John Fitzpatrick, Executive Director, Cornell Lab of Ornithology

As stunning as The Messenger is in theatres, we expect the film will be appreciated on many small screens in classrooms around the world too.

To participate in the Canadian Campus Tour request a screening here.

For educational purchase, more info here.

If you are interested in a personal use home video, check out this page of our website.

 

 

Choose The Messenger Impact Campaign on Giving Tuesday!

You have the power to make a difference for birds and people on Giving Tuesday  Dec. 1.  By choosing Bird Studies Canada  and The Messenger Impact Campaign you will increase awareness about the serious declines of songbirds, and inspire others to take action for the environment and bird conservation.

Birds are environmental indicators and The Messenger offers the opportunity for dialogue and action on the issues raised by the film.  Screenings of The Messenger are now happening all around the world, and everywhere we go people are moved by the film and inspired to take action – for birds, for our eco-system, and for human kind.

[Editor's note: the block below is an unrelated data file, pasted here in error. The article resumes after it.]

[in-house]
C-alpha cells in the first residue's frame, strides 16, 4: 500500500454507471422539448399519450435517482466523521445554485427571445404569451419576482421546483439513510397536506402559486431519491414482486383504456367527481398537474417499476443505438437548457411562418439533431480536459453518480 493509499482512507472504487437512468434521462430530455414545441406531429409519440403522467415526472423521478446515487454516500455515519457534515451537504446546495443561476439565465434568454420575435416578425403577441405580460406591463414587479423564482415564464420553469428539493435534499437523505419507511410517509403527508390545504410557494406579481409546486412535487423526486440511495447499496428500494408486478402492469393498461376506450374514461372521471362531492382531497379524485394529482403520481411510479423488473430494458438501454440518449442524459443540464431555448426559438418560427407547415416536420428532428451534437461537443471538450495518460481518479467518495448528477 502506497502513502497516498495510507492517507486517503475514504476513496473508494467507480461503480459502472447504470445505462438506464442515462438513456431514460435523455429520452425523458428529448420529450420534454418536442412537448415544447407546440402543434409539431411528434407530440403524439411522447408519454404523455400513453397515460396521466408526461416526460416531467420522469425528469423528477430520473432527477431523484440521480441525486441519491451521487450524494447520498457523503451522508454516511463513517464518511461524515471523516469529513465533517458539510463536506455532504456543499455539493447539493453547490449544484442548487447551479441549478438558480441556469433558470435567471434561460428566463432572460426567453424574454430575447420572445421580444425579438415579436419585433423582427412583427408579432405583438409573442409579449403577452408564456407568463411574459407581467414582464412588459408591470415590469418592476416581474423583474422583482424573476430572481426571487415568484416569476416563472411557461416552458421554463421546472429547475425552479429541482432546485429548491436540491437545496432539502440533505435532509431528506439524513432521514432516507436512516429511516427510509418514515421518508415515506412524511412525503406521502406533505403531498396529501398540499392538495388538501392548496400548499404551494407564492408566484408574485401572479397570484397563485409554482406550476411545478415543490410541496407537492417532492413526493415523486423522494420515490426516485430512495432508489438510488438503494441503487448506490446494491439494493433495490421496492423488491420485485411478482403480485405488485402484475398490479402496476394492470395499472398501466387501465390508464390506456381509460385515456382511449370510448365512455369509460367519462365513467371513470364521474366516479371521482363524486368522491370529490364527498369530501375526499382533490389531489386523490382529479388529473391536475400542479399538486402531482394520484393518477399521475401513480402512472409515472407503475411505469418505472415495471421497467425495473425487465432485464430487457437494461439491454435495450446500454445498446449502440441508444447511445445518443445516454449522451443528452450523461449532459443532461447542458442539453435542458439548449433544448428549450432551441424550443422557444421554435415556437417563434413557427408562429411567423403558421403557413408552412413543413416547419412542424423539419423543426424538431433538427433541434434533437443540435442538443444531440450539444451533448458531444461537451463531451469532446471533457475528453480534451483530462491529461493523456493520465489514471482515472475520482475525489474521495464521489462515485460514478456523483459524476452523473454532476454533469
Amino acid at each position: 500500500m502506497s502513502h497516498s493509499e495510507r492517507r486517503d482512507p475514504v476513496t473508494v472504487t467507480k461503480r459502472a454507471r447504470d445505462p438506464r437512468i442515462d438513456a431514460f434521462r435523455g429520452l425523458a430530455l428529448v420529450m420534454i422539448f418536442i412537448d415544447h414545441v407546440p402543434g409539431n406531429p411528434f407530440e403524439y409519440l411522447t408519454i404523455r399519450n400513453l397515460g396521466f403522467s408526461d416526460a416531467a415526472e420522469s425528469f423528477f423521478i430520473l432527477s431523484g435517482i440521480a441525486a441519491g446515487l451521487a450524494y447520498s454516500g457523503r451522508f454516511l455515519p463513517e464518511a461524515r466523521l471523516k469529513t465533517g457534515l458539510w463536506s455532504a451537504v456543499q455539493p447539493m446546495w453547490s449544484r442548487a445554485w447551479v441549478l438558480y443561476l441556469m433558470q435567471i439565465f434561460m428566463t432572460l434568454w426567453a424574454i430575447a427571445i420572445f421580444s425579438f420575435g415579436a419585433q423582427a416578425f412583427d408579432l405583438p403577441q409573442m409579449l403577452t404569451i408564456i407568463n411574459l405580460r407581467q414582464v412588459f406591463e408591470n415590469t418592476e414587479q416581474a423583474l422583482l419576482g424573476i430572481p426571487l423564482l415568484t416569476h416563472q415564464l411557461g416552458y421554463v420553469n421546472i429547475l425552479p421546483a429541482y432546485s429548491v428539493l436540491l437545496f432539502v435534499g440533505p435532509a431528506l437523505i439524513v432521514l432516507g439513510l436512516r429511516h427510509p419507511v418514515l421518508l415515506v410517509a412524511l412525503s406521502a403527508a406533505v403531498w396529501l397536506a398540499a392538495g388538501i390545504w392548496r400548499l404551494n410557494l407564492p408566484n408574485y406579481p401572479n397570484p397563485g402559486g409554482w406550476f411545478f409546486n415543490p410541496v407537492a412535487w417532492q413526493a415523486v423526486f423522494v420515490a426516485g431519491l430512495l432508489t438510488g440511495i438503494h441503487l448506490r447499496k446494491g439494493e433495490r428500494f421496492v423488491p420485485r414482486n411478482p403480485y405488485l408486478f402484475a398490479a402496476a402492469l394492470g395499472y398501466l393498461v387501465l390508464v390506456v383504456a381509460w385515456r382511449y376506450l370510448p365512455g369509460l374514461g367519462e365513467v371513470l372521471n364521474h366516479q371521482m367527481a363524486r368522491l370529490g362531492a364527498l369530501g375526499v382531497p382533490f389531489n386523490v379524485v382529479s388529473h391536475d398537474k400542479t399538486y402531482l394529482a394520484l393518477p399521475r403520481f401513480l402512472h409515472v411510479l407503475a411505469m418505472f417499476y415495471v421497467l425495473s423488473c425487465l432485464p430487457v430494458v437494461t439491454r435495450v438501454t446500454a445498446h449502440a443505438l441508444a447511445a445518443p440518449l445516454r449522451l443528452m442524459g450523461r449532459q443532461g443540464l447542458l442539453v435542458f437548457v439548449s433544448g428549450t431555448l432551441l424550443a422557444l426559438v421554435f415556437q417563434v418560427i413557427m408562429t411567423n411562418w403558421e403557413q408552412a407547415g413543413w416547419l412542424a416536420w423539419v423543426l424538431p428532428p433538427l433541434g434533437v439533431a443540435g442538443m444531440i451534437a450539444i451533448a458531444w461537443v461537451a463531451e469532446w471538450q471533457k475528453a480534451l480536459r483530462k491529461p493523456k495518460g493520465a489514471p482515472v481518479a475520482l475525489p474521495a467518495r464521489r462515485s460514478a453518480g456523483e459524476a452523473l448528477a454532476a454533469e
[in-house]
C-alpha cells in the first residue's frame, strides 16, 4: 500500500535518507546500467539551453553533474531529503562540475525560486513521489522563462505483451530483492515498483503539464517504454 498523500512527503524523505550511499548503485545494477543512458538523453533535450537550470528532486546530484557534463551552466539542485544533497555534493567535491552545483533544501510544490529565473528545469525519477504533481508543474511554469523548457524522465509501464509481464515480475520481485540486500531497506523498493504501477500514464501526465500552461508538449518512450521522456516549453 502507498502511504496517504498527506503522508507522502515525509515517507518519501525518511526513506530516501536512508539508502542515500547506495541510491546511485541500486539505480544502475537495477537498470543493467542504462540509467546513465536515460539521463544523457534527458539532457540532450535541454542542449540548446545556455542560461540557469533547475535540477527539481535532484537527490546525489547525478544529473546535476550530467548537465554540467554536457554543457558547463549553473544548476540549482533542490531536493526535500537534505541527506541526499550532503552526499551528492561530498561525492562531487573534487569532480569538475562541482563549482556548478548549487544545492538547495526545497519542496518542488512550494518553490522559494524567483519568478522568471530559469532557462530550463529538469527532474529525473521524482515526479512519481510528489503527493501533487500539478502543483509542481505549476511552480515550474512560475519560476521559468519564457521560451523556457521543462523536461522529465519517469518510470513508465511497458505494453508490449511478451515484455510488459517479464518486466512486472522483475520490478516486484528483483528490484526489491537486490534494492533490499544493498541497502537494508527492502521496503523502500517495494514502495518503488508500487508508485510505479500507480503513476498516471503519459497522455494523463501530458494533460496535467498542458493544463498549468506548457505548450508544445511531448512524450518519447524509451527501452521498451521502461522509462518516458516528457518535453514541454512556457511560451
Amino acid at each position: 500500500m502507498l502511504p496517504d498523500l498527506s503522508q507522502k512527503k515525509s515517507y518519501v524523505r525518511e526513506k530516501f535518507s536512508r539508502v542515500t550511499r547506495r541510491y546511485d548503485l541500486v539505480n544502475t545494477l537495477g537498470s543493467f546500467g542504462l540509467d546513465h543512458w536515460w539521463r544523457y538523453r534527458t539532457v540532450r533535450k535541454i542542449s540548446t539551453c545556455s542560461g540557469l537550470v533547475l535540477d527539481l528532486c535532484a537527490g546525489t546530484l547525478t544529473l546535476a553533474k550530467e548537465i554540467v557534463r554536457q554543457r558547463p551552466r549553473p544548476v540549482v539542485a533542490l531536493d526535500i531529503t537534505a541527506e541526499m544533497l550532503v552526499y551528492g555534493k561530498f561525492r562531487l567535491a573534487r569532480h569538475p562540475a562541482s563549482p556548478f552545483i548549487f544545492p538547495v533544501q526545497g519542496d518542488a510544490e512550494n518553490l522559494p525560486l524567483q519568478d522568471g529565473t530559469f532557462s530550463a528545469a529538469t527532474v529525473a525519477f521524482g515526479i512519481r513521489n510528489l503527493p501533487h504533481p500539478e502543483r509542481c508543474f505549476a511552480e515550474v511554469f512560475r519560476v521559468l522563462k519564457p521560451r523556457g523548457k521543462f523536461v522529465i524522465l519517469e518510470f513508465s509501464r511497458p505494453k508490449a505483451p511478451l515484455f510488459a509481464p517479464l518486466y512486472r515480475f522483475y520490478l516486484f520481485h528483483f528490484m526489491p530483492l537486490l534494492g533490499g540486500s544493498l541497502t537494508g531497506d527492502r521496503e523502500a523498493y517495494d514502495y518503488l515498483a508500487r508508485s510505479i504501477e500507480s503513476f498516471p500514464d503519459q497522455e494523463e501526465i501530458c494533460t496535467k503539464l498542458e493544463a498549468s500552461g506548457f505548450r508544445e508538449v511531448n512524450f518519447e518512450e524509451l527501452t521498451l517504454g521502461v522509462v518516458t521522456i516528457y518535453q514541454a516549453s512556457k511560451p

In Canada we are at a critical stage. We are ready to launch a nation wide screening tour, and need your support to make it happen.  Will you help us raise the funds we need to run a successful impact campaign and spread the important message of The Messenger?  Your contribution today  ensures more Canadians from coast to coast can experience the film. Your support also helps to generate the tools and resources we’ll need to empower people to take action for birds. 

Your actions are a vital component of change, and it’s through collective effort that we’ll make the biggest difference.

You can make a secure charitable donation on Bird Studies Canada’s Giving Tuesday webpage.  Please include ‘The Messenger” in the comment box.

If you live in the US or another country, we appreciate contributions to the International Outreach Campaign via Indiegogo crowdfunding.

We were very lucky to film this Golden-winged warbler in Central America. Golden-winged Warblers have declined sharply and now have one of the smallest populations of any bird not on the endangered species list. The North American Breeding Bird Survey estimates an overall decline of 76 percent.